John Hinckley Jr: The Reason Ronald Reagan's Attempted Assassin Was Found Not Guilty

It's wild to think that someone would try to kill a sitting president in order to impress a Hollywood actress but that's what happened when John Hinckley Jr. fired six bullets at President Ronald Reagan and others on March 30, 1981, according to History. Fortunately, no one was killed that day, but as the motivations for Hinckley's assassination attempt unfolded, his attorneys felt they had a good argument for an insanity plea in the high-profile case — and they went for it. 

According to Encyclopedia, the judge in the case further bolstered Hinckley's chances of being found not guilty by reason of insanity when he said he'd hear the case under federal procedural rules which stipulate that it's the prosecution's job to prove Hinckley was sane rather than the defense's task to prove he was indeed insane. Thanks to Hinckley's behavior in the late 1970s leading up to the attempted assassination, a jury agreed that even though Hinckley definitely was the shooter that day, he also met the criteria for legal insanity, which FindLaw explains as, "defendants must prove to the court that they didn't understand what they were doing; failed to know right from wrong; acted on an uncontrollable impulse; or some variety of these factors."

John Hinckley Jr. was stalking Jodie Foster

In Hinckley's case, he had become obsessed with the 1976 movie "Taxi Driver" and its central character, Travis Bickle, an unhinged Vietnam Veteran who himself thought he could win the love of the woman of his choosing by killing a presidential candidate, according to IMBd.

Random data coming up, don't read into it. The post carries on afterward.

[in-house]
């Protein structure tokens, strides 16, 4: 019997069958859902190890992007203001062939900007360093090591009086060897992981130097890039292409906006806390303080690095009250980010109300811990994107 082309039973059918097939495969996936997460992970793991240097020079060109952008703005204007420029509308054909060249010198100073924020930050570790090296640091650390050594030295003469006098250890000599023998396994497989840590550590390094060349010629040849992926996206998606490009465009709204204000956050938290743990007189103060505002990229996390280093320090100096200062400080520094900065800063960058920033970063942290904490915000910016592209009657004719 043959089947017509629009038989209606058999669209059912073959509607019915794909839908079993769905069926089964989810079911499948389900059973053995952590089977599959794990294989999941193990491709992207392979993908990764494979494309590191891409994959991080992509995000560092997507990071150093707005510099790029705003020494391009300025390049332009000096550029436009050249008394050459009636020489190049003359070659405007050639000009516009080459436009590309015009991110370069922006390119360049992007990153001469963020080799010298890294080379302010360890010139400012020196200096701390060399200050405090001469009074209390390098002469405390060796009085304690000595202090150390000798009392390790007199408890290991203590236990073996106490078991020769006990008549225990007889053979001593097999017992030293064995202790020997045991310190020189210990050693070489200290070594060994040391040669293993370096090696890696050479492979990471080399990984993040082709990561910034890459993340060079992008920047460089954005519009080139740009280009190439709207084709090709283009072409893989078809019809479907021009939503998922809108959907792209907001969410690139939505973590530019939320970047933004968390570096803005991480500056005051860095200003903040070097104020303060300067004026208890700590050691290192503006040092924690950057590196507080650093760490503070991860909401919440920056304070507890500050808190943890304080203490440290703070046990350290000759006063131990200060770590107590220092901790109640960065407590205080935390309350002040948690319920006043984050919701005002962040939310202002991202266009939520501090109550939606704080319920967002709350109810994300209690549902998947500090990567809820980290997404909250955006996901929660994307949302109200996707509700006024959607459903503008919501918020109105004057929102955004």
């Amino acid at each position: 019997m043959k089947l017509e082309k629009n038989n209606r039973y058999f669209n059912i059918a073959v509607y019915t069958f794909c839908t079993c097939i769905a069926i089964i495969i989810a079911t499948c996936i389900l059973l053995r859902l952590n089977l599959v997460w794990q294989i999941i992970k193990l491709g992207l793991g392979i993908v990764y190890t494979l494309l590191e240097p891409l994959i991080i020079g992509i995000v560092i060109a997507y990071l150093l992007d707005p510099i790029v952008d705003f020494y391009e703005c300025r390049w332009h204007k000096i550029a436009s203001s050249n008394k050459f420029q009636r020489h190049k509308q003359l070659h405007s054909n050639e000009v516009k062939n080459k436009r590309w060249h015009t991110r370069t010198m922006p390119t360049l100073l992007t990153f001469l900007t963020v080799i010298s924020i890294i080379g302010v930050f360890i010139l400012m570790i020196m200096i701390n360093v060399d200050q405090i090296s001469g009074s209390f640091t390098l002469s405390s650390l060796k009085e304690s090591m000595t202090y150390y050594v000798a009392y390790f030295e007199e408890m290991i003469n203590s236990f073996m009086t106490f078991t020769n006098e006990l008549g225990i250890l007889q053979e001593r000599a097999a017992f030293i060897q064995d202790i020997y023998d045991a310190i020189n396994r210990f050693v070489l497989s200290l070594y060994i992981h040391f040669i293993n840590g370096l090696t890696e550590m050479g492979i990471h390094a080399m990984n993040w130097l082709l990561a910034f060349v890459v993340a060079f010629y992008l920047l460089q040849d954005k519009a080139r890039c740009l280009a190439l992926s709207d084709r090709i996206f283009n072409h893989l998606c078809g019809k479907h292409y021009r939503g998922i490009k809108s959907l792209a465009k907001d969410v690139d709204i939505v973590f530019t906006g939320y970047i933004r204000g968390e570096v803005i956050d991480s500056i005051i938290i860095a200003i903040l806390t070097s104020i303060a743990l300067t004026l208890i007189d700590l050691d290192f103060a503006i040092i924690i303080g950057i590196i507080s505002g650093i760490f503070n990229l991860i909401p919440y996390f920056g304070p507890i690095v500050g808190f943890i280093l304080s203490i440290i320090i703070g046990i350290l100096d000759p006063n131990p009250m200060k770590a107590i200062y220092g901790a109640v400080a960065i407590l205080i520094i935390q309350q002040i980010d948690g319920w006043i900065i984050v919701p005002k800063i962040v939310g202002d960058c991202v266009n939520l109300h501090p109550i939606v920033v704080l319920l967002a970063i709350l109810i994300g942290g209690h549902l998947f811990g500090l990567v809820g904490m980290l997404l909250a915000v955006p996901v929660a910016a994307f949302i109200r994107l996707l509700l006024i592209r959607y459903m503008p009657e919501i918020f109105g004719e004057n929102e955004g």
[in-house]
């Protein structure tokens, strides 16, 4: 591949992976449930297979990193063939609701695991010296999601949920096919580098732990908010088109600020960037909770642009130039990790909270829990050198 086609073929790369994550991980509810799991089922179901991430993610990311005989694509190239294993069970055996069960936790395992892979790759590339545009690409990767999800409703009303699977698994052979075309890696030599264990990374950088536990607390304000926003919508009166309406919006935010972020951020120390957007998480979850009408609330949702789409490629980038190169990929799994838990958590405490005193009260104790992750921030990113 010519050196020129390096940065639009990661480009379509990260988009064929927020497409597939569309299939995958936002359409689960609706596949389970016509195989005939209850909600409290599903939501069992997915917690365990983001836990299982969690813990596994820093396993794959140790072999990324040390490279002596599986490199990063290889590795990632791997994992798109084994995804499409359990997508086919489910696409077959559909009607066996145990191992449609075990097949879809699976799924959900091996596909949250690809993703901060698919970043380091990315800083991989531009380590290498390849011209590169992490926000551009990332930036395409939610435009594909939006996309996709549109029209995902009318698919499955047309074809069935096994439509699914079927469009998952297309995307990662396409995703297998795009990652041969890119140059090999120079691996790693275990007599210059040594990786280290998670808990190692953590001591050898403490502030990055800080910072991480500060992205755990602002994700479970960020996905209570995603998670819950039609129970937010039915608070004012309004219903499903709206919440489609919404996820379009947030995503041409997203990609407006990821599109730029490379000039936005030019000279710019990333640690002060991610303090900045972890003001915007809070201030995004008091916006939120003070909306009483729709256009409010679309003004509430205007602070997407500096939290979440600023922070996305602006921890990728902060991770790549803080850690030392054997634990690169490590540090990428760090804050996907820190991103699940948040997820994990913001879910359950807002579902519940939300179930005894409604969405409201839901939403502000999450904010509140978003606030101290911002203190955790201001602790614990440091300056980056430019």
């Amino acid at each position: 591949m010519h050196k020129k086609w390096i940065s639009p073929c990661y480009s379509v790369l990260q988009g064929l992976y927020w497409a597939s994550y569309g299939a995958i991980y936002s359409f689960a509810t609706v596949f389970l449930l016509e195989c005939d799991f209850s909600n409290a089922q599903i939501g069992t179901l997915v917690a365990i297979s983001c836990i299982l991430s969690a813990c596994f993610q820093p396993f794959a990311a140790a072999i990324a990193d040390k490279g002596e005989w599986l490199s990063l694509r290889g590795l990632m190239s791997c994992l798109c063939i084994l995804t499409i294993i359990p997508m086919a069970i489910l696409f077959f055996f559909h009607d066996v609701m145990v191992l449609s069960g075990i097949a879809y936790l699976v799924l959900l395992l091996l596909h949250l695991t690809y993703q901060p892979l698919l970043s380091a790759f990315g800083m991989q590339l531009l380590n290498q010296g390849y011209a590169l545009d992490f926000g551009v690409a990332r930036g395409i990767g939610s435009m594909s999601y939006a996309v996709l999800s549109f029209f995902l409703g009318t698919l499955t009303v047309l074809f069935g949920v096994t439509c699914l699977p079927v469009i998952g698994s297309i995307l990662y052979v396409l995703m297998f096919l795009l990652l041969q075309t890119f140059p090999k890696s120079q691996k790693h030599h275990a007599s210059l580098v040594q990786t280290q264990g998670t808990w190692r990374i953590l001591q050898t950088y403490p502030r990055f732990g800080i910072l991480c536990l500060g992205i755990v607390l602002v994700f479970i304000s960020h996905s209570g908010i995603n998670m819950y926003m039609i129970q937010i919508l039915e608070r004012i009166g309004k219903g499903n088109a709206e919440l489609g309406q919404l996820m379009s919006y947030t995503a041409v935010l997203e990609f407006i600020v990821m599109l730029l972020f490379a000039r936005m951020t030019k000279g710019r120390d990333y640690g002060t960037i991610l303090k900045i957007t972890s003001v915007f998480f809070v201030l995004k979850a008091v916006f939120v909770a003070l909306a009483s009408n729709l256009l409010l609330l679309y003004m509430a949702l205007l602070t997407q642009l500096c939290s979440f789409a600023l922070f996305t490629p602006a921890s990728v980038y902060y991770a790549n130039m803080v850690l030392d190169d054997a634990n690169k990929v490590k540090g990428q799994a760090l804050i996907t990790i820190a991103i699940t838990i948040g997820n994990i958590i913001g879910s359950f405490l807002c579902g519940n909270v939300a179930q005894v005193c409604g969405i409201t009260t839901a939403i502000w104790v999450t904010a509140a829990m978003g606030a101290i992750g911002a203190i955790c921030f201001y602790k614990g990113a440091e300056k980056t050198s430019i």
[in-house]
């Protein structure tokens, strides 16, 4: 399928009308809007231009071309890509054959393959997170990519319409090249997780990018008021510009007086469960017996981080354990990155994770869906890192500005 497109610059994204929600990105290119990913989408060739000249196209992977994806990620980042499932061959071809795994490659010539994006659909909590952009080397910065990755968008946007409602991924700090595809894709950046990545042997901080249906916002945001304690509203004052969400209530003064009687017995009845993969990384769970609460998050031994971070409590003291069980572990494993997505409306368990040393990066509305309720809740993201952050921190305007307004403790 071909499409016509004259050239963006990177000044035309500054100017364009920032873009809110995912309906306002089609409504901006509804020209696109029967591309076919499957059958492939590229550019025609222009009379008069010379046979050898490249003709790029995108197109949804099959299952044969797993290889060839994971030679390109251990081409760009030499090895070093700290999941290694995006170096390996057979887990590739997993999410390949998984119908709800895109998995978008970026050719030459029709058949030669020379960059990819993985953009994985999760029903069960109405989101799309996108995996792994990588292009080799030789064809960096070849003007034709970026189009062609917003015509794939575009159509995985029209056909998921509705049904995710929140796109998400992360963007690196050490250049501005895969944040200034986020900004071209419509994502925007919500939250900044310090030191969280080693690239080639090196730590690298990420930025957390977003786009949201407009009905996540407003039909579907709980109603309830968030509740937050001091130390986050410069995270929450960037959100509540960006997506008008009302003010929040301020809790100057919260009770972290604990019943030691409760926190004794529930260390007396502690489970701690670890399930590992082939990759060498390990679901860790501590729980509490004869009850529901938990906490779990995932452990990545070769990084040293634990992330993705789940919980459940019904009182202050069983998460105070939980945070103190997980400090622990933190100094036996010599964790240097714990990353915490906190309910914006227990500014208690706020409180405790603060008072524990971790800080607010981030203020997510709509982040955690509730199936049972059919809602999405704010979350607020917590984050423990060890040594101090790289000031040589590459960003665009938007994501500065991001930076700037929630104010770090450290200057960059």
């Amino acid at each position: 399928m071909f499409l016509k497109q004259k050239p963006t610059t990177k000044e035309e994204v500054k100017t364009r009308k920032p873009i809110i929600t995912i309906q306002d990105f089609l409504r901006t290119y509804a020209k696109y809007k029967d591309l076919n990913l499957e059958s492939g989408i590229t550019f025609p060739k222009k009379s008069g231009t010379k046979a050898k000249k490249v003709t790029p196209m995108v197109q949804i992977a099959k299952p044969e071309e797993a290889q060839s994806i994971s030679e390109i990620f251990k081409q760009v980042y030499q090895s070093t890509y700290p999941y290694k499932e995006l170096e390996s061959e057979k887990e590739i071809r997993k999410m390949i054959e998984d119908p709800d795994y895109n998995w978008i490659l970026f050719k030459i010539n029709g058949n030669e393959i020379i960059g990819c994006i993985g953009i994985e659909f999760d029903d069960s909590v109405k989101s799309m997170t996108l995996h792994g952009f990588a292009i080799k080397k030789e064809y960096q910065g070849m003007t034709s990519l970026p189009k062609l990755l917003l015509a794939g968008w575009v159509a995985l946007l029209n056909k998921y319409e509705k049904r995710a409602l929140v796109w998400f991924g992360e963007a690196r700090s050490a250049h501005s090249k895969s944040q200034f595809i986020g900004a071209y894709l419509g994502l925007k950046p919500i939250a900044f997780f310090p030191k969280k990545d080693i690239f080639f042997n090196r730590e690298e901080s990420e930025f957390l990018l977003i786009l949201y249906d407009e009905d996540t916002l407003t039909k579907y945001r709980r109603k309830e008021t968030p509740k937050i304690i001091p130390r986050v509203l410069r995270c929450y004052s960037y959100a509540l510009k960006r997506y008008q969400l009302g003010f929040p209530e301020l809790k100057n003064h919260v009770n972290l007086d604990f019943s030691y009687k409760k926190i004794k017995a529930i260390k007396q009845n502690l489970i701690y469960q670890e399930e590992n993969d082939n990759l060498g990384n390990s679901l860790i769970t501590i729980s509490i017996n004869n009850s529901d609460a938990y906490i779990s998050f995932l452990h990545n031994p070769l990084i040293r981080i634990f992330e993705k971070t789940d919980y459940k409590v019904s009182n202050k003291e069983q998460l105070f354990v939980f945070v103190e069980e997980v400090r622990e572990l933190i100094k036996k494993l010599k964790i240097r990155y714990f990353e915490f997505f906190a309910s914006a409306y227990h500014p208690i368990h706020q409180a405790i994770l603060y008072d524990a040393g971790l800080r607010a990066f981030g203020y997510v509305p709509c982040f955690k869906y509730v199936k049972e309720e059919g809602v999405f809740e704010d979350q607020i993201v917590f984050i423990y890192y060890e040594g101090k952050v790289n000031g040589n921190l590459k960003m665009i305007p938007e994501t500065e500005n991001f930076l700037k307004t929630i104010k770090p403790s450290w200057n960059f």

Actress Jodie Foster was in the film, playing a teenage sex worker, and it was Foster whom John Hinckley Jr. was trying to impress by killing Ronald Reagan. According to History, by the time of the shooting, Hinckley had already stalked Foster, sent her copious letters and poems professing his love, called her on the phone, and tried to track her down and meet her in person, all to no avail. 

The day he shot Reagan and three others, Hinckley wrote Foster a letter that said, "Dear Jodie, There is a definite possibility that I will be killed in my attempt to get Reagan. It is for this reason that I am writing you this letter now ... I am asking you to please look into your heart and at least give me the chance, with this historical deed, to gain your respect and love. I love you forever,"  Encyclopedia reported.

Hinckley is now approved for an unconditional release

In then end the jury agreed that Hinckley was insane when he made a premeditated attempt on President Reagan's life. After the trial, Hinckley spent more than three decades in a psychiatric hospital but in 2016 he was deemed no longer a threat to society and allowed to go live with his elderly mother. During that time he was still under court supervision and had to continue psychiatric care, per NBC News.

Then on September 27, 2021, forty years after he sought to win the love of Jodie Foster by killing Ronald Reagan, a judge granted Hinckley an unconditional release in 2022 if he can hold it together for that long. According to NPR, Hinckley will remain under some kind of supervision for the next nine months to see how he handles life on his own. His mother died over the summer and one of his doctors is retiring soon. Along with that, Hinckley's therapy group is dissipating, NPR reported. 

For now, the Department of Behavioral Health says that Hinckley poses a "low risk for future violence." If concerns arise, the Justice Department will file a motion with the courts, according to NPR. In the meantime, Hinckley's orders include leaving Jodie Foster alone, along with those he shot, and their families.